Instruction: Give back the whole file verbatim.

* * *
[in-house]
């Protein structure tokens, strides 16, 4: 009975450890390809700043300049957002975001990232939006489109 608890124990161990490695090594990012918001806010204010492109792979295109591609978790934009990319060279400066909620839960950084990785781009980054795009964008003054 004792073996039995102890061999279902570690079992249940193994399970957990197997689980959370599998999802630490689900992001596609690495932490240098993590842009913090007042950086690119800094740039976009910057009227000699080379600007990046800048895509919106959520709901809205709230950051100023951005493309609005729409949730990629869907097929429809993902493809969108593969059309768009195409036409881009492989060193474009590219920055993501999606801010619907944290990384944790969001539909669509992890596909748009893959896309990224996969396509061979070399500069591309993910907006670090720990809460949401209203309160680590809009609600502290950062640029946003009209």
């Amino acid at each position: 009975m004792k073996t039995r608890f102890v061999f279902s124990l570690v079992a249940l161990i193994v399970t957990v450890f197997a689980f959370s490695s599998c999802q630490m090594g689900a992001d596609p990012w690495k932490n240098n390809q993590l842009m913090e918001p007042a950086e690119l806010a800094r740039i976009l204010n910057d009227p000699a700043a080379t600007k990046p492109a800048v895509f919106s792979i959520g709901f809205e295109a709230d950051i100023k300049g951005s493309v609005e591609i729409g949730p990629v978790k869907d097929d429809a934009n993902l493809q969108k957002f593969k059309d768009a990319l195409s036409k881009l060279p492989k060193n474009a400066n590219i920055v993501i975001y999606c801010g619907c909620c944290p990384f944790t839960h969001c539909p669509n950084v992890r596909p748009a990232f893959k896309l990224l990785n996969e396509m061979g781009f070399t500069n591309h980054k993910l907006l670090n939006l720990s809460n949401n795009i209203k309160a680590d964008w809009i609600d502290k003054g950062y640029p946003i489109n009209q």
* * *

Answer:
[in-house]
């Protein structure tokens, strides 16, 4: 009975450890390809700043300049957002975001990232939006489109 608890124990161990490695090594990012918001806010204010492109792979295109591609978790934009990319060279400066909620839960950084990785781009980054795009964008003054 004792073996039995102890061999279902570690079992249940193994399970957990197997689980959370599998999802630490689900992001596609690495932490240098993590842009913090007042950086690119800094740039976009910057009227000699080379600007990046800048895509919106959520709901809205709230950051100023951005493309609005729409949730990629869907097929429809993902493809969108593969059309768009195409036409881009492989060193474009590219920055993501999606801010619907944290990384944790969001539909669509992890596909748009893959896309990224996969396509061979070399500069591309993910907006670090720990809460949401209203309160680590809009609600502290950062640029946003009209």
């Amino acid at each position: 009975m004792k073996t039995r608890f102890v061999f279902s124990l570690v079992a249940l161990i193994v399970t957990v450890f197997a689980f959370s490695s599998c999802q630490m090594g689900a992001d596609p990012w690495k932490n240098n390809q993590l842009m913090e918001p007042a950086e690119l806010a800094r740039i976009l204010n910057d009227p000699a700043a080379t600007k990046p492109a800048v895509f919106s792979i959520g709901f809205e295109a709230d950051i100023k300049g951005s493309v609005e591609i729409g949730p990629v978790k869907d097929d429809a934009n993902l493809q969108k957002f593969k059309d768009a990319l195409s036409k881009l060279p492989k060193n474009a400066n590219i920055v993501i975001y999606c801010g619907c909620c944290p990384f944790t839960h969001c539909p669509n950084v992890r596909p748009a990232f893959k896309l990224l990785n996969e396509m061979g781009f070399t500069n591309h980054k993910l907006l670090n939006l720990s809460n949401n795009i209203k309160a680590d964008w809009i609600d502290k003054g950062y640029p946003i489109n009209q």